• Are you lonely? Look for others who enjoy the hobbies and activities you enjoy.
  • Finally, and most importantly, pray! Pray for God to lead you to someone who is feeling lonely or discouraged. Pray that God would help you have just the right words to brighten another

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The God Who Sees Me

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It all started when I was reading the story of Hagar and Ishmael. Her story is a sad one. She was an innocent victim of Sarai’s misguided attempt to fulfill God’s promise of a son. After Hagar was pregnant, her relationship with Sarai became so bad, she saw no choice but to run away. Pregnant, angry, alone, she did not believe anyone knew about her or cared. Then God’s angel visited her. He told her she had to return and submit to Sarai, and promised her a son who would have descendants too numerous to count. Comforted, and with a promise from God, Hagar called God by a name that clearly described her experience with him:  The God Who Sees Me. For God had seen all of this crazy, mixed up story. (You can read her story in Gen.16 and 21:8-20)

That led me to read Psalm 139 again. It tells us in more detail the ways God sees us. He sees us when we sit and stand. He knows our thoughts and our words before we speak them. He sees us in the best and worst places we go. He sees us as well in darkness as in light. He even saw us being formed in our mother’s womb. You may know all of that, but perhaps this is a good time to focus on those truths again- find freshness in them.

So, how does God see you?

God sees your whole life; past, present and future. Since He sees it all, He is not surprised by events that surprise you. He sees how each part fits into His plan, what He can do with it, and how He will make it all work for your good.

He saw your body being formed in your mom’s womb. He knew the effect those genes and hormones would have on how you grew and how you age. He doesn’t look at us and say, “Oh, my, you’ve gotten quite fat or wrinkled or gray.” As we give our body to Him, He helps us become all we should be. He helps us be satisfied with ourselves. He gives us strength every day for that day’s needs. He sees you as you are and loves you.

He sees your thoughts and feelings. He sees when you are irritated or afraid or tired. He sees when you struggle with anger, and calms you if turn to Him. He provides a way of escape from your temptations. He sees you turn your thoughts away from the world’s way of thinking and He is pleased. As you spend time in His Word and with Him, even your thoughts are more in tune with Him.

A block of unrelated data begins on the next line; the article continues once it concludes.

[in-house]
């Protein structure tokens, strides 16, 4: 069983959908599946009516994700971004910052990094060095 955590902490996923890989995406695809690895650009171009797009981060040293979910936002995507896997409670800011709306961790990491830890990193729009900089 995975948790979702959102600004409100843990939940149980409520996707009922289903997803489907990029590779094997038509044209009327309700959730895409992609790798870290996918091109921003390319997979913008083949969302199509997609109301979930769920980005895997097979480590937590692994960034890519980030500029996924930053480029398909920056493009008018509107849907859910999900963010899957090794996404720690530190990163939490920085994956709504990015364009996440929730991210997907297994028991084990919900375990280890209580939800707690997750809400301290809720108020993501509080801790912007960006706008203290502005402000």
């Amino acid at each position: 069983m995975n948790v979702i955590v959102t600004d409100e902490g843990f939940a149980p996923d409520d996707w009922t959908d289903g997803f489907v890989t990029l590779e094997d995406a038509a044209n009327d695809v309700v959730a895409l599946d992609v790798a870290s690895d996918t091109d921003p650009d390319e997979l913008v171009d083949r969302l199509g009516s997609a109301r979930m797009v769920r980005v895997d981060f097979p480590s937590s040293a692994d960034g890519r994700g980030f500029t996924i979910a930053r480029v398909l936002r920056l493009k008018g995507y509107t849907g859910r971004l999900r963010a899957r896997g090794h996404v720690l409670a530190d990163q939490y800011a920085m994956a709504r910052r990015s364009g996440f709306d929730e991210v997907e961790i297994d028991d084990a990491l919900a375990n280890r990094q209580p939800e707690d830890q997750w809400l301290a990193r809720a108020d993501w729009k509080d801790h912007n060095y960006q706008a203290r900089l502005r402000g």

He sees your hopes and dreams. Many of these He placed there for you to have a future to aim for. He knows what it will take to get you there. He will take you step by step to see your God-given dreams fulfilled.

He sees your hard work. He planned your work and then He helps you do what He planned. It makes Him happy when He sees your desire to please Him in everything you do. Whether your work is fulfilling or tedious, whether you see the worth of that work in this life or not, God stores up rewards in heaven for everything you’ve done in obedience to Him.

He sees where you go and why. Your agenda is not hidden from Him. Nothing pleases Him more than when you turn over your agenda to Him. He can turn it into a sweet-smelling offering.

He sees when others take advantage of you or persecute you. Your tears are kept, as in a bottle, as a memorial to Him. It is His work to vindicate you. In His time and in His way, He will give everything back to its rightful owner.

He sees your needs. Why not pour out to Him what your needs are? He knows them, but He loves to hear you ask. He longs to talk to you and fellowship with you.

Take a moment to consider:

Is there something in your life that you have hoped God doesn’t see? He has already seen it. Why not talk to Him about it? Is there something you thought He should have seen, but doesn’t seem to be doing anything about it? He has seen it. In ways you could never imagine, He will make that thing right. Trust God to see you with all the love of a Father for His dear child.

Seeing My Young Self

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Have you ever wondered if what you remember about yourself and your childhood or adolescence is accurate? I have! On my best days, I remember a happy childhood in a middle class family in a suburban home in the 50’s and early 60’s. On my bad days, I remember being an argumentative teen who made life hard for everyone in my family.